This dissertation focuses on increasing the understanding of the evolution processes that have contributed to the diversification of freshwater crayfish. Chapter one estimates the divergence time of the three crayfish families and tests the hypothesis that diversification is tied to the break-up of Pangaea, Gondwanna, and Laurasia. I find that the families of crayfish diverged prior to or in association with the break-up of the three super continents. Chapter two addresses the evolutionary history of the genus Cambarus, using molecular data to test hypotheses of relationships based on chela and carapace morphology. The results provide evidence that the morphology used to determine Cambarus relationships do not reflect evolutionary history and that convergent evolution of morphological traits is common in crayfish. Chapter three addresses evolution at the population level and tests for differences in the genetic population structure of two crayfish with different physiological needs. I find that physiological requirements of these crayfish have influenced their population genetic structure. The last chapter addresses a molecular based hypothesis that rates of mitochondrial evolution are reduced in cave crayfish that have increased longevity, reduced metabolism, and restricted diets compared to surface crayfish. I find that cave crayfish rates of mitochondrial evolution do not significantly differ from surface crayfish. Therefore, increased longevity, reduced metabolism, and restricted diets do not slow the rate of mitochondrial evolution as predicted in this group of cave crayfish.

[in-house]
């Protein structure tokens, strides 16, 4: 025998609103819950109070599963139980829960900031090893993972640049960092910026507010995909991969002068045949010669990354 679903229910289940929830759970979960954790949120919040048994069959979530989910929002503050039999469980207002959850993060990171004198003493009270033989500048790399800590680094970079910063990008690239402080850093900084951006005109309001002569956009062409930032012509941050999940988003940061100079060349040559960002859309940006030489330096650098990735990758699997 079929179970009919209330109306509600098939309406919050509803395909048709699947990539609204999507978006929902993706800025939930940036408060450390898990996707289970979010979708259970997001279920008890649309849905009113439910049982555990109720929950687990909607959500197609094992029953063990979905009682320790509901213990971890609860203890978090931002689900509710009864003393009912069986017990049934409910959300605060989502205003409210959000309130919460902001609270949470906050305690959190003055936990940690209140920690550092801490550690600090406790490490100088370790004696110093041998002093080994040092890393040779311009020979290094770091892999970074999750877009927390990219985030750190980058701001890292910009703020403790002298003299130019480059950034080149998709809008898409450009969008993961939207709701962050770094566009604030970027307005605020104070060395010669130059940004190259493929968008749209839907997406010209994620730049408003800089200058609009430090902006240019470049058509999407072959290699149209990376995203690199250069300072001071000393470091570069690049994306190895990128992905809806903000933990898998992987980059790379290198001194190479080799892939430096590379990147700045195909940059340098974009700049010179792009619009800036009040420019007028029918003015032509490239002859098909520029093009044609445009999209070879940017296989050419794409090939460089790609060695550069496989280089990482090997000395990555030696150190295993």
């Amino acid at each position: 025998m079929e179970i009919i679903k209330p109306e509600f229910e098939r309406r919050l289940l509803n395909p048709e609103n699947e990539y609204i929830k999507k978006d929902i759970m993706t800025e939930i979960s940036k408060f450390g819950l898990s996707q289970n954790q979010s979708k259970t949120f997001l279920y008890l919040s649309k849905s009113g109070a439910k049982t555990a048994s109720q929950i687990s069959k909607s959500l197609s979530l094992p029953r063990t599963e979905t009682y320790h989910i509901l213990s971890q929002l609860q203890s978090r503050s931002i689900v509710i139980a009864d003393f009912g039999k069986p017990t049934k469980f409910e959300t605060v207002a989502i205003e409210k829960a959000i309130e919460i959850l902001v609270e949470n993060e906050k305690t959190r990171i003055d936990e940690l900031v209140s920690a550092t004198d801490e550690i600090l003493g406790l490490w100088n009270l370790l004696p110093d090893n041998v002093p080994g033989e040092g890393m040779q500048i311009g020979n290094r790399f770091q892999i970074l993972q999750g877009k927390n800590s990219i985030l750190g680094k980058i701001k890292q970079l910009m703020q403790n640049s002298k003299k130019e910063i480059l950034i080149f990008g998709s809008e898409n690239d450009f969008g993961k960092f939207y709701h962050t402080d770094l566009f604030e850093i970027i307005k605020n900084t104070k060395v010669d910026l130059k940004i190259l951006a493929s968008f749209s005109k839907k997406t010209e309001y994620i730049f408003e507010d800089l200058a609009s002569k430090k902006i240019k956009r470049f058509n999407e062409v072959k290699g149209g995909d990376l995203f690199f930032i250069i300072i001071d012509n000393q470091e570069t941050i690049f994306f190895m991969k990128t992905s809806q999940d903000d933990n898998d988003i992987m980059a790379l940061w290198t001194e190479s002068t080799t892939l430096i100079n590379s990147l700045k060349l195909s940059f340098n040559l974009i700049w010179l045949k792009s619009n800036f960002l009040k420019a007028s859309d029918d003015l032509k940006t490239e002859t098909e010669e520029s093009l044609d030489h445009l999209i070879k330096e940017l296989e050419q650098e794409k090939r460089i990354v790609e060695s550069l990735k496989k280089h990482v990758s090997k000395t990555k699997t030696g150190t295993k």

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Life Sciences; Biology



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Crayfish, Cambaridae, Parastacidae, Cambarus, Procambarus, Troglocambarus, Ortmannicus, cave, troglobitic, systematics, physiology, population structure, phylogenetics, divergence time

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